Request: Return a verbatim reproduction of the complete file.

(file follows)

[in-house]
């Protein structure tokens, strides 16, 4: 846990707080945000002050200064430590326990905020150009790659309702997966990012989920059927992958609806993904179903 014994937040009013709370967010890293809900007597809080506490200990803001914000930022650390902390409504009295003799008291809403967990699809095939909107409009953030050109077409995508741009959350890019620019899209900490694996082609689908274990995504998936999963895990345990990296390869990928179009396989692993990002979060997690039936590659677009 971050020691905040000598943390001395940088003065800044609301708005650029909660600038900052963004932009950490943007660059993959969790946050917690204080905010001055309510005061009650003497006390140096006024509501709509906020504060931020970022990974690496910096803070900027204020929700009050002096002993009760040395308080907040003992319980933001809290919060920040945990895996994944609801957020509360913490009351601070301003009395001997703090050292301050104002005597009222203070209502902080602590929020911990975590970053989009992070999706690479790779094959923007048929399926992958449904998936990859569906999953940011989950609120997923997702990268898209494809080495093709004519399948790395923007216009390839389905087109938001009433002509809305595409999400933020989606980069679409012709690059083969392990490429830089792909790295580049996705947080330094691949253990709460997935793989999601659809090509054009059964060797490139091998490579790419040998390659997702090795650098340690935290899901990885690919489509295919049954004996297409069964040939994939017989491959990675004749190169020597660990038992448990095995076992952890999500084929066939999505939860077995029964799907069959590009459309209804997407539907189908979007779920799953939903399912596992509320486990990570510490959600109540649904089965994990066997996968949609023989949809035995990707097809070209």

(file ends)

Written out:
[in-house]
């Protein structure tokens, strides 16, 4: 846990707080945000002050200064430590326990905020150009790659309702997966990012989920059927992958609806993904179903 014994937040009013709370967010890293809900007597809080506490200990803001914000930022650390902390409504009295003799008291809403967990699809095939909107409009953030050109077409995508741009959350890019620019899209900490694996082609689908274990995504998936999963895990345990990296390869990928179009396989692993990002979060997690039936590659677009 971050020691905040000598943390001395940088003065800044609301708005650029909660600038900052963004932009950490943007660059993959969790946050917690204080905010001055309510005061009650003497006390140096006024509501709509906020504060931020970022990974690496910096803070900027204020929700009050002096002993009760040395308080907040003992319980933001809290919060920040945990895996994944609801957020509360913490009351601070301003009395001997703090050292301050104002005597009222203070209502902080602590929020911990975590970053989009992070999706690479790779094959923007048929399926992958449904998936990859569906999953940011989950609120997923997702990268898209494809080495093709004519399948790395923007216009390839389905087109938001009433002509809305595409999400933020989606980069679409012709690059083969392990490429830089792909790295580049996705947080330094691949253990709460997935793989999601659809090509054009059964060797490139091998490579790419040998390659997702090795650098340690935290899901990885690919489509295919049954004996297409069964040939994939017989491959990675004749190169020597660990038992448990095995076992952890999500084929066939999505939860077995029964799907069959590009459309209804997407539907189908979007779920799953939903399912596992509320486990990570510490959600109540649904089965994990066997996968949609023989949809035995990707097809070209």